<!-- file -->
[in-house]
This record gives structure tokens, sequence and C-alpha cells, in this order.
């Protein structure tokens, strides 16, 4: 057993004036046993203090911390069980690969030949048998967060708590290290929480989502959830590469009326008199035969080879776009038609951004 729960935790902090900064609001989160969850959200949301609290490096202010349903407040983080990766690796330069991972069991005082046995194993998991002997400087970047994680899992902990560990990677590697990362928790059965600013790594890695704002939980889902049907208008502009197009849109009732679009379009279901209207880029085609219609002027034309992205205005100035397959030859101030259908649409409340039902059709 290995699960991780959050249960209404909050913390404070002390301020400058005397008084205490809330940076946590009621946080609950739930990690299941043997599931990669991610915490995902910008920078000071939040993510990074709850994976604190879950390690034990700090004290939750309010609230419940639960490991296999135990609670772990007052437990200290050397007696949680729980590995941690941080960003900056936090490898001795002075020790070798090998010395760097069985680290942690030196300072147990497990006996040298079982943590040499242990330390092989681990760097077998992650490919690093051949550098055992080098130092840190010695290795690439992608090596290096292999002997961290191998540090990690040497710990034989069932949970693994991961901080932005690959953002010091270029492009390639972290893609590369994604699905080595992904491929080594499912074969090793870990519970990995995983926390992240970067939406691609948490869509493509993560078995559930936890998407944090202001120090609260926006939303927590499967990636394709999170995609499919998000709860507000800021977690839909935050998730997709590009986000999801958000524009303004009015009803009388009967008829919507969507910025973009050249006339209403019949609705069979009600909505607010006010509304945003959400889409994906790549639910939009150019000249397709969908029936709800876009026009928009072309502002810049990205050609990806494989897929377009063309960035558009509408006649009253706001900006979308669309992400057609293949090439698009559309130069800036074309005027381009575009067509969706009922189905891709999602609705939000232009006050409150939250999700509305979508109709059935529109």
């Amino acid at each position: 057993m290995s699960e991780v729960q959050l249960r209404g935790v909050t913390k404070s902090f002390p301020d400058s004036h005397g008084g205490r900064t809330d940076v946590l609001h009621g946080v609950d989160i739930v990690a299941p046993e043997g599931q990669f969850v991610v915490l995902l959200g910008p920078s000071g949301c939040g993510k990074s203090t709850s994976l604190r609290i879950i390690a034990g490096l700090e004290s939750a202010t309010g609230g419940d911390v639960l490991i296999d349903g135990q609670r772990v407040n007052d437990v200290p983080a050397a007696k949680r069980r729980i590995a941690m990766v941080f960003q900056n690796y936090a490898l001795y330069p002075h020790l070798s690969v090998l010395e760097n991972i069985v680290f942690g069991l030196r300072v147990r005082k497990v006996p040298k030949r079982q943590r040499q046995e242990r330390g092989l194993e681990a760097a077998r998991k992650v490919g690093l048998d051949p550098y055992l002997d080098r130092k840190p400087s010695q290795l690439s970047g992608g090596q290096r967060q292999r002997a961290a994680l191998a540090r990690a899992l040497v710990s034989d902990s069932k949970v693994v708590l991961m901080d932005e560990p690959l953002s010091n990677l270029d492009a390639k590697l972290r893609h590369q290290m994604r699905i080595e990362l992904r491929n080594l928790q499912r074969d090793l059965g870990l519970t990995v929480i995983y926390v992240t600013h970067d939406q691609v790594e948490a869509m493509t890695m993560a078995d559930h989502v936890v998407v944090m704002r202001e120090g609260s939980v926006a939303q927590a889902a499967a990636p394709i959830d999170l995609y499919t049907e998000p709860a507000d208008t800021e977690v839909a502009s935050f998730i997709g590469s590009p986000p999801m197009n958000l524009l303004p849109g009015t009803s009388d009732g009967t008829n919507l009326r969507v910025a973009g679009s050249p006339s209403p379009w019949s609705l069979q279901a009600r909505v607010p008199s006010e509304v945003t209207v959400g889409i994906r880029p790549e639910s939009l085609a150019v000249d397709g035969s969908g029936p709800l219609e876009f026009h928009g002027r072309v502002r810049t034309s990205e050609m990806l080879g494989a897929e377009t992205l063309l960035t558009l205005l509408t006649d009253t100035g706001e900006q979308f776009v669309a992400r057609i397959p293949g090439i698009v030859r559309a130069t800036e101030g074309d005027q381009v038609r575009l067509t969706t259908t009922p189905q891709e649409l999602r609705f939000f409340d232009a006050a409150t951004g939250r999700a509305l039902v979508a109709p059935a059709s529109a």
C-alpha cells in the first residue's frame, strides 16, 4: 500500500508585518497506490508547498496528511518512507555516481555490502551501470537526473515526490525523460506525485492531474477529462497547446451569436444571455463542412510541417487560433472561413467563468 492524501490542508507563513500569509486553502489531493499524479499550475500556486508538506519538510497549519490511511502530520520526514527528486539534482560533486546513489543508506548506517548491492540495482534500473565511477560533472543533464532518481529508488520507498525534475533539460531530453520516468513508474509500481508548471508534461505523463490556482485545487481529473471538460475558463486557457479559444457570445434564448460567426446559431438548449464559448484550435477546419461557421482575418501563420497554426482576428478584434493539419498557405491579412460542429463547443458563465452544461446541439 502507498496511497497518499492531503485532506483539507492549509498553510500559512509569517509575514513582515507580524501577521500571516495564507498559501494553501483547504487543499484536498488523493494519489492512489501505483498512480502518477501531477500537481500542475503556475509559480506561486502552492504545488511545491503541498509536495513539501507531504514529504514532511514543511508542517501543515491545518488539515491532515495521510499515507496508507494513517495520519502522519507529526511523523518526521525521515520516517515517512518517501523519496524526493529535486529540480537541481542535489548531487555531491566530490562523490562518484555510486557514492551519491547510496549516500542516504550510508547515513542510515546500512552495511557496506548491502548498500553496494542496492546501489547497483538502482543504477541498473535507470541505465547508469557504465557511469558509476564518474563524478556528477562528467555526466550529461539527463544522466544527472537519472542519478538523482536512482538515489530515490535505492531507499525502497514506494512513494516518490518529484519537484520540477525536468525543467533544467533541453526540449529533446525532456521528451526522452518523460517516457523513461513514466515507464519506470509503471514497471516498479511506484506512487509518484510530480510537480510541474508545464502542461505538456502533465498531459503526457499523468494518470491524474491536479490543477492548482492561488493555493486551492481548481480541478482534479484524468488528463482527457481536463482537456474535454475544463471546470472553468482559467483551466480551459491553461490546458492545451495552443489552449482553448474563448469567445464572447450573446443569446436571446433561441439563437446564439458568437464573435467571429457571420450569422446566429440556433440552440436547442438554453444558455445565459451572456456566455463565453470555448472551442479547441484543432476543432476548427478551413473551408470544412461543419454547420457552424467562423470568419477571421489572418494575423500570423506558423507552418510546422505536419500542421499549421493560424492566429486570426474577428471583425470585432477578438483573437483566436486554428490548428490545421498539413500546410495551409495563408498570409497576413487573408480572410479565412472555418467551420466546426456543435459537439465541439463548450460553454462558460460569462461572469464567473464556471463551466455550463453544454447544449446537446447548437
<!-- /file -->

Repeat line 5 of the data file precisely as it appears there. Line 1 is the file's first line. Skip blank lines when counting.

C-alpha cells in the first residue's frame, strides 16, 4: 500500500508585518497506490508547498496528511518512507555516481555490502551501470537526473515526490525523460506525485492531474477529462497547446451569436444571455463542412510541417487560433472561413467563468 492524501490542508507563513500569509486553502489531493499524479499550475500556486508538506519538510497549519490511511502530520520526514527528486539534482560533486546513489543508506548506517548491492540495482534500473565511477560533472543533464532518481529508488520507498525534475533539460531530453520516468513508474509500481508548471508534461505523463490556482485545487481529473471538460475558463486557457479559444457570445434564448460567426446559431438548449464559448484550435477546419461557421482575418501563420497554426482576428478584434493539419498557405491579412460542429463547443458563465452544461446541439 502507498496511497497518499492531503485532506483539507492549509498553510500559512509569517509575514513582515507580524501577521500571516495564507498559501494553501483547504487543499484536498488523493494519489492512489501505483498512480502518477501531477500537481500542475503556475509559480506561486502552492504545488511545491503541498509536495513539501507531504514529504514532511514543511508542517501543515491545518488539515491532515495521510499515507496508507494513517495520519502522519507529526511523523518526521525521515520516517515517512518517501523519496524526493529535486529540480537541481542535489548531487555531491566530490562523490562518484555510486557514492551519491547510496549516500542516504550510508547515513542510515546500512552495511557496506548491502548498500553496494542496492546501489547497483538502482543504477541498473535507470541505465547508469557504465557511469558509476564518474563524478556528477562528467555526466550529461539527463544522466544527472537519472542519478538523482536512482538515489530515490535505492531507499525502497514506494512513494516518490518529484519537484520540477525536468525543467533544467533541453526540449529533446525532456521528451526522452518523460517516457523513461513514466515507464519506470509503471514497471516498479511506484506512487509518484510530480510537480510541474508545464502542461505538456502533465498531459503526457499523468494518470491524474491536479490543477492548482492561488493555493486551492481548481480541478482534479484524468488528463482527457481536463482537456474535454475544463471546470472553468482559467483551466480551459491553461490546458492545451495552443489552449482553448474563448469567445464572447450573446443569446436571446433561441439563437446564439458568437464573435467571429457571420450569422446566429440556433440552440436547442438554453444558455445565459451572456456566455463565453470555448472551442479547441484543432476543432476548427478551413473551408470544412461543419454547420457552424467562423470568419477571421489572418494575423500570423506558423507552418510546422505536419500542421499549421493560424492566429486570426474577428471583425470585432477578438483573437483566436486554428490548428490545421498539413500546410495551409495563408498570409497576413487573408480572410479565412472555418467551420466546426456543435459537439465541439463548450460553454462558460460569462461572469464567473464556471463551466455550463453544454447544449446537446447548437